(As delivered)Venerable monks,
Ladies and gentlemen,
It is a great honor for me to speak on this occasion of the ceremony for the International Day of Vesak. I would like to thank Ambassador Perera of Sri Lanka and Ambassador Srivihok of Thailand for taking the lead in organizing this important event.
In Japan, Buddhist temples all over the country hold “Flower Festivals”, or “Hana-matsuri” in Japanese, on April 8 celebrating the birth of Buddha. At these festivals, we often see children parading with a model of a white elephant, which is a symbol of the birth of Buddha. Celebrants pour a sweet tea made from hydrangeas on small Buddha statues decorated with flowers, as if bathing a newborn baby.
Buddhism was first introduced to Japan in the mid-sixth century. After reaching Japan, it became deeply rooted in our society and culture. The influence of Buddhism is everywhere and it continues to influence many aspects of our daily life.
Buddhism itself is a faith that is characterized by a spirit of tolerance, harmony and interconnectedness of all phenomena. These ideas contribute to our collective efforts to ensuring the human security of all. These basic ideas are very old, but I believe that they are still fresh and relevant, giving us guidance on how people and States should act and react when facing global problems such as armed conflict, and climate change.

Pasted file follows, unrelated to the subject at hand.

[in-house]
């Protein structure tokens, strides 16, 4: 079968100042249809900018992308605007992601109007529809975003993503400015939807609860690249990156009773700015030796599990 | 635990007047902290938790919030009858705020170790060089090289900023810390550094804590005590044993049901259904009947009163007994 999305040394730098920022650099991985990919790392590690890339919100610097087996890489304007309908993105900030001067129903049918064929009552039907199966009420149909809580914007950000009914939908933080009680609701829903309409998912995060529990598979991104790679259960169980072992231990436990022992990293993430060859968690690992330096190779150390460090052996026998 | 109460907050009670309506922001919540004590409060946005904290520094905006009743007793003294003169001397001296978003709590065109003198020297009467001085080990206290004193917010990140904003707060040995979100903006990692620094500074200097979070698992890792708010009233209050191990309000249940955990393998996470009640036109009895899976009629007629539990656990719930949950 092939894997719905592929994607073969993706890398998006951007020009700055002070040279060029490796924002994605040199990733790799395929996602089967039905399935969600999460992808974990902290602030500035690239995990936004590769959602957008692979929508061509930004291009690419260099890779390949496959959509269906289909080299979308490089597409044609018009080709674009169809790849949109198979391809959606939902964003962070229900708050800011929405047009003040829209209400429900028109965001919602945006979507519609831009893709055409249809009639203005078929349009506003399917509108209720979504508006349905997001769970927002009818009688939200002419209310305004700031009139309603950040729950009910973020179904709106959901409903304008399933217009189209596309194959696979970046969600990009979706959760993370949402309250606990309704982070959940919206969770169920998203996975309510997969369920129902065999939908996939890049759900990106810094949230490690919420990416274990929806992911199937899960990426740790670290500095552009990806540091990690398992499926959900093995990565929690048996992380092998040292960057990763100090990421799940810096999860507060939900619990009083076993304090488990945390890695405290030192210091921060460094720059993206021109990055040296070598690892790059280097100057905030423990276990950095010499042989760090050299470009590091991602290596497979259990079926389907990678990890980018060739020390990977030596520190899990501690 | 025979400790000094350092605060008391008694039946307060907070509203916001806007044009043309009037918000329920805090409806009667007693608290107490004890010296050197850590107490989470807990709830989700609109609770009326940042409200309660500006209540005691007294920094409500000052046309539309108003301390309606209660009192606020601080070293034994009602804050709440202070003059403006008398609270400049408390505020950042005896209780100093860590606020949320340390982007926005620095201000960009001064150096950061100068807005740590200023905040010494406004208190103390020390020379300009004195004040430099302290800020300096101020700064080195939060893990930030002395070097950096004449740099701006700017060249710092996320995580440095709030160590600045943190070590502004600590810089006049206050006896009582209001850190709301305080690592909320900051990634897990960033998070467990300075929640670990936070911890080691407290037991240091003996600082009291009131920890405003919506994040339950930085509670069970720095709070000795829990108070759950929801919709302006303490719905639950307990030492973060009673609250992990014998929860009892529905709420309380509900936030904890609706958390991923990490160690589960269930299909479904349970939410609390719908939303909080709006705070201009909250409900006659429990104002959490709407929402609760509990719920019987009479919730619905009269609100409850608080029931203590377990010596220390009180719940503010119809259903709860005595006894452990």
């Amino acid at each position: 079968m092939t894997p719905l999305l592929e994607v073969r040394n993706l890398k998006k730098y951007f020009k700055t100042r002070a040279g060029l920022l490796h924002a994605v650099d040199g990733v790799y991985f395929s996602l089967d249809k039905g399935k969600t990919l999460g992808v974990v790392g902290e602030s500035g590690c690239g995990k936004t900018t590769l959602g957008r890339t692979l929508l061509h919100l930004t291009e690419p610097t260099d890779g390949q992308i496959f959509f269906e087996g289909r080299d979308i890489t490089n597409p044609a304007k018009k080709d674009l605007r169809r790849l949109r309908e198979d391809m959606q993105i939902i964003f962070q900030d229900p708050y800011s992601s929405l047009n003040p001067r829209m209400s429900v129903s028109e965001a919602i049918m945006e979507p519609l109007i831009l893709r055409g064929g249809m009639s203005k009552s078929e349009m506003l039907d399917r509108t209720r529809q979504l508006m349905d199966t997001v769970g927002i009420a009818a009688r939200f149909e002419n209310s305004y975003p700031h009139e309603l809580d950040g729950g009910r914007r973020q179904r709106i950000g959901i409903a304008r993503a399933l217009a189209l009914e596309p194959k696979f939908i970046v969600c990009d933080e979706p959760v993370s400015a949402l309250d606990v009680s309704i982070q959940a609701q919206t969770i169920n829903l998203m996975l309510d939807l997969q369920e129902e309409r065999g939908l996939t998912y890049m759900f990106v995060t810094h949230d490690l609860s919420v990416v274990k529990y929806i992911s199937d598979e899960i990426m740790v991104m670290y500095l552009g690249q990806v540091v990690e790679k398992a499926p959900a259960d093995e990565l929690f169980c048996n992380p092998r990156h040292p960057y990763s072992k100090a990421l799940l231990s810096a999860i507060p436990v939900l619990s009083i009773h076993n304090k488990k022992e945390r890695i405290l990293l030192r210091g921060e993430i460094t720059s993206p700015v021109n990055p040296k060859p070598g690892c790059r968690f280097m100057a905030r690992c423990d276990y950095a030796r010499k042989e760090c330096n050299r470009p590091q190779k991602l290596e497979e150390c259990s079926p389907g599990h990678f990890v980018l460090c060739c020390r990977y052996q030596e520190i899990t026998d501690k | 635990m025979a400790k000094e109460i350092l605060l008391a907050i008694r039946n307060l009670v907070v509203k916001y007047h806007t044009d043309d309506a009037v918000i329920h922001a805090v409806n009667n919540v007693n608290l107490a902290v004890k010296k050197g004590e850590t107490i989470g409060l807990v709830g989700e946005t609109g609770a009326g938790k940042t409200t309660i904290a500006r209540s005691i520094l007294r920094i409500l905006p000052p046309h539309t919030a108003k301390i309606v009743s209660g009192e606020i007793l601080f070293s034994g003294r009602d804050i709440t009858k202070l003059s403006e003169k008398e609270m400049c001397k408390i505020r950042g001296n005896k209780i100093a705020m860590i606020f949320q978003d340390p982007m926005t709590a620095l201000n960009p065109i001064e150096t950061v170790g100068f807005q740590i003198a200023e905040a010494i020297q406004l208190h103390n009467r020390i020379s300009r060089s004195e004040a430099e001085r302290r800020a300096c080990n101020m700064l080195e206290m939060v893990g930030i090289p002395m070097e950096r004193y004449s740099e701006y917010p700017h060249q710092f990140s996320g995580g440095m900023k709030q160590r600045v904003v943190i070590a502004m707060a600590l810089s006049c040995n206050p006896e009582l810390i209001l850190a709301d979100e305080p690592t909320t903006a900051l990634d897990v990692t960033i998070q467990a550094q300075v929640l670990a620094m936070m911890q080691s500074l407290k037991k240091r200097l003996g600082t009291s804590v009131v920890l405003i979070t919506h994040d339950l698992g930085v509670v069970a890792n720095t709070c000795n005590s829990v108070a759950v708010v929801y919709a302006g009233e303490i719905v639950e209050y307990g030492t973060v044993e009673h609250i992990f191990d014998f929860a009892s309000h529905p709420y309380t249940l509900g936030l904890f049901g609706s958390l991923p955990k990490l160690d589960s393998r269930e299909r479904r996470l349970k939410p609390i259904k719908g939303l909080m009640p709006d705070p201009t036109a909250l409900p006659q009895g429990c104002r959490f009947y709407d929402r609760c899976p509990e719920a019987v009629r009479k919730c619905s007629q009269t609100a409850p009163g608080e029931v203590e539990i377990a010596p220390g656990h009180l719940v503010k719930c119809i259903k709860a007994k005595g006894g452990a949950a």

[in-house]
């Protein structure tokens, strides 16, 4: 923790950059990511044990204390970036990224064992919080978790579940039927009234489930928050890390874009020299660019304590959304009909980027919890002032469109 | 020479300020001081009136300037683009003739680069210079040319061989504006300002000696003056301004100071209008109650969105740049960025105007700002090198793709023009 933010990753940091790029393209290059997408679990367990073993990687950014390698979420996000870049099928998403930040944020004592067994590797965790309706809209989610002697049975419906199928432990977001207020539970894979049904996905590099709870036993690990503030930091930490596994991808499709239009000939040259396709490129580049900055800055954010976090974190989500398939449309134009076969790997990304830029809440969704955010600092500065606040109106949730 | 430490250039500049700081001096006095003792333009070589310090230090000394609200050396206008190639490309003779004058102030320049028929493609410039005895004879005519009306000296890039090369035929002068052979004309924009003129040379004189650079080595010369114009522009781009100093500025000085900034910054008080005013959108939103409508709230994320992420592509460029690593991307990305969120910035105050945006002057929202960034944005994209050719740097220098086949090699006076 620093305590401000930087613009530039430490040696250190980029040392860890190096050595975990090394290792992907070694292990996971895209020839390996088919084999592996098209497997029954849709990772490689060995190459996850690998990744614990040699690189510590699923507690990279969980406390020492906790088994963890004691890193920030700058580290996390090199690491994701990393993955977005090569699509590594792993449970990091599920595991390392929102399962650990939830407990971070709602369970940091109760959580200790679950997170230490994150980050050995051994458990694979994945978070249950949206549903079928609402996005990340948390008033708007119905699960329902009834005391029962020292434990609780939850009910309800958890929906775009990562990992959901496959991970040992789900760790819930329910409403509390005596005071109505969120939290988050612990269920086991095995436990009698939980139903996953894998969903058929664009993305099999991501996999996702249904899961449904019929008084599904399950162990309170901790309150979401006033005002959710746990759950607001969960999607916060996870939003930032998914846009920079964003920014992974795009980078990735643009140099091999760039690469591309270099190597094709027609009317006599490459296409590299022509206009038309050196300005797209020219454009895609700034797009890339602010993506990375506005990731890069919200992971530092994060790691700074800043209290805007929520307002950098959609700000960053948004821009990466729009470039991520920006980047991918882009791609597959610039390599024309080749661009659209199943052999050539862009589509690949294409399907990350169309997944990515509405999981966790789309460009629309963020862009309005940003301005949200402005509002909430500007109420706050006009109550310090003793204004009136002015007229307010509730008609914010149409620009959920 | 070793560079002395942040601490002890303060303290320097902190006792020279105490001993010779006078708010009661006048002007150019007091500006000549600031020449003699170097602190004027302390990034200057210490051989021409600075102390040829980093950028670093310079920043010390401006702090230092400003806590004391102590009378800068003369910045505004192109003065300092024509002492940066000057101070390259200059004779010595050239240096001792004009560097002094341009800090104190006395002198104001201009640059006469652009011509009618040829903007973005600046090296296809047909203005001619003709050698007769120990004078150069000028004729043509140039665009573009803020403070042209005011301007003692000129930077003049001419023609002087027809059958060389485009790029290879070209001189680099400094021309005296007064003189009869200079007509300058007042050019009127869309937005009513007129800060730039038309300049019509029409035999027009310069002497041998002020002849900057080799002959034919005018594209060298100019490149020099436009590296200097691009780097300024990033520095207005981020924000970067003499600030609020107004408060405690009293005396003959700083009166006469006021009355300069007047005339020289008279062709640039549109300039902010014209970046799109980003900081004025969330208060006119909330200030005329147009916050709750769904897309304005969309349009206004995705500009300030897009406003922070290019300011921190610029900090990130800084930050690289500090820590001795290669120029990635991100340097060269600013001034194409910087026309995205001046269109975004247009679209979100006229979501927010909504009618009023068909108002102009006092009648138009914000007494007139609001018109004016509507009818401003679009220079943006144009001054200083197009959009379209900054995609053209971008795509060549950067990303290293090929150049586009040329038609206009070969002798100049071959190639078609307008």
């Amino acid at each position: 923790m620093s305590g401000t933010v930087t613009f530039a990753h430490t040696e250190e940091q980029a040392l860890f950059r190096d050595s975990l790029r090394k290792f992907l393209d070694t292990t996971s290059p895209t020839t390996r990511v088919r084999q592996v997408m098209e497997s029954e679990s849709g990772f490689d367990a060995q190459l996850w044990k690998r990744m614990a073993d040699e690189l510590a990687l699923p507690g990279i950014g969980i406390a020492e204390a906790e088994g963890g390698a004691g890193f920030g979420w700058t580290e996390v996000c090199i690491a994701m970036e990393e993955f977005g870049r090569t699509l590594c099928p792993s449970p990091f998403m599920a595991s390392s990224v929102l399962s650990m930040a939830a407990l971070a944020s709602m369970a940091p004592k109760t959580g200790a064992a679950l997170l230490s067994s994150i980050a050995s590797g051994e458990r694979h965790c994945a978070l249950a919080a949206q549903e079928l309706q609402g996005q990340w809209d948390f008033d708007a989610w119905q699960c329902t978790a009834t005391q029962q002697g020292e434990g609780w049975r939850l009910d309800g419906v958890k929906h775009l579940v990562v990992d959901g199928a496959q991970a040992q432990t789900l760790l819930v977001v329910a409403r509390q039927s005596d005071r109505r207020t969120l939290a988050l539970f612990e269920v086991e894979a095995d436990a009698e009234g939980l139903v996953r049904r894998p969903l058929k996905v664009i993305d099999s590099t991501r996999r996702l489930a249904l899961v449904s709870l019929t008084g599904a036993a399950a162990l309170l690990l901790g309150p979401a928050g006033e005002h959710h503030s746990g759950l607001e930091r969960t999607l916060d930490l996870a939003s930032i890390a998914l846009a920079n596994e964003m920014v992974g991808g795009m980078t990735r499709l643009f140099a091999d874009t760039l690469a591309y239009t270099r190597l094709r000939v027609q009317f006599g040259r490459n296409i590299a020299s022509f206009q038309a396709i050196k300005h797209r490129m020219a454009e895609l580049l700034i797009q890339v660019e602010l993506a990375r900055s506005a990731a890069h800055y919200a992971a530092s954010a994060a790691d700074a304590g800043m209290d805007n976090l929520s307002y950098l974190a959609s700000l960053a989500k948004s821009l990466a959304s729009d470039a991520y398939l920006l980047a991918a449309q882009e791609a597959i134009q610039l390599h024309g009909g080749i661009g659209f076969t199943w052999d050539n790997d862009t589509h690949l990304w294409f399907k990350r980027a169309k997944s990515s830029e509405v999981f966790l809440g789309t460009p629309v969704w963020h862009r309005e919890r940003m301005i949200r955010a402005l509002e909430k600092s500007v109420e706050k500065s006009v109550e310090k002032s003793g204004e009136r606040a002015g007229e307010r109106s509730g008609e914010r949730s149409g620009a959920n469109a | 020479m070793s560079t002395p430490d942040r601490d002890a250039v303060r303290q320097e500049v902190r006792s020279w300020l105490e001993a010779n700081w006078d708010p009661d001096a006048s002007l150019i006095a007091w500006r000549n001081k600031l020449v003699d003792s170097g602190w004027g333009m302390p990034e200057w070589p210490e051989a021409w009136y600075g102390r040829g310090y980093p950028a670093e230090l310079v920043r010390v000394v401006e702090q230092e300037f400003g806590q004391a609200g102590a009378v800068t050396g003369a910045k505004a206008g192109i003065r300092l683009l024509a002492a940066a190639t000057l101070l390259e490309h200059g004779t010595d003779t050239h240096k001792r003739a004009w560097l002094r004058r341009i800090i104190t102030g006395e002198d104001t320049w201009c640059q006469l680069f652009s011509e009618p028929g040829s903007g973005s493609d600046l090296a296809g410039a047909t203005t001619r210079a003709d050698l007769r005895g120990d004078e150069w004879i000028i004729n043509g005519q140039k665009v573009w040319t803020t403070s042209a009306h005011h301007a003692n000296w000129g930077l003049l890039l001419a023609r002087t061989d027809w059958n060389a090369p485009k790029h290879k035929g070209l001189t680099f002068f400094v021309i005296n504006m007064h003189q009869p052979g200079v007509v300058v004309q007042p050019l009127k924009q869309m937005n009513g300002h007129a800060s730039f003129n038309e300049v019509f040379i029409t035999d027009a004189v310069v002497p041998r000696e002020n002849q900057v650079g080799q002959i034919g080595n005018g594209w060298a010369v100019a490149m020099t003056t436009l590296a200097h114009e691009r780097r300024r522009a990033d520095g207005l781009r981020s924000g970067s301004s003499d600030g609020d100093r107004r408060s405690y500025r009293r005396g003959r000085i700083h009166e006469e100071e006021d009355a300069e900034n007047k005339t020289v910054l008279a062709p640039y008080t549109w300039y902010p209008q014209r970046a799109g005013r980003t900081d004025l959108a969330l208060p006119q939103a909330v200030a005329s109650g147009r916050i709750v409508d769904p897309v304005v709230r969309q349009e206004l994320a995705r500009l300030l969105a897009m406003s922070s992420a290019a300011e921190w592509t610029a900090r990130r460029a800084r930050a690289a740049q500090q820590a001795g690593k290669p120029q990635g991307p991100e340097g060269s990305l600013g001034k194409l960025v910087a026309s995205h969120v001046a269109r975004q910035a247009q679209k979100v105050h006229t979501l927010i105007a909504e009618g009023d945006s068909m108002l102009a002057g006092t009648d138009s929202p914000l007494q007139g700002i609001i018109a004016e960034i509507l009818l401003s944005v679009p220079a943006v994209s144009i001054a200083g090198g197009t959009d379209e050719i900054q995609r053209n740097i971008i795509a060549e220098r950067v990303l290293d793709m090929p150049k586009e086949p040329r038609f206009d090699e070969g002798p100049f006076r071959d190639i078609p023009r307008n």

Ladies and gentlemen,
Unfortunately, the world today confronts the spread of violence and conflict, prevailing under the pretext of religion. These conflicts stem from differences of opinion and interpretation, intolerance and lack of mutual respect. To overcome these differences, interfaith and intercultural dialogues are as necessary as ever.
Japan is therefore willing to promote dialogues among different cultures, and actively participates in initiatives undertaken by the United Nations in this area, including the activities of UNESCO and the United Nations Alliance of Civilizations, and supports other relevant UN resolutions.
To conclude, ladies and gentlemen, and co-chair, I sincerely believe that the teachings of Buddhism can inspire our efforts to sustain peace through its emphasis on generating peacefulness and mutual understanding in the hearts and minds of each and every one of us. After all, peace is not just the absence of war, but a state of mind that should be cultivated and practiced among individuals in our daily lives, as high venerable Henepola Gunaratana emphasized in his valuable sermon today.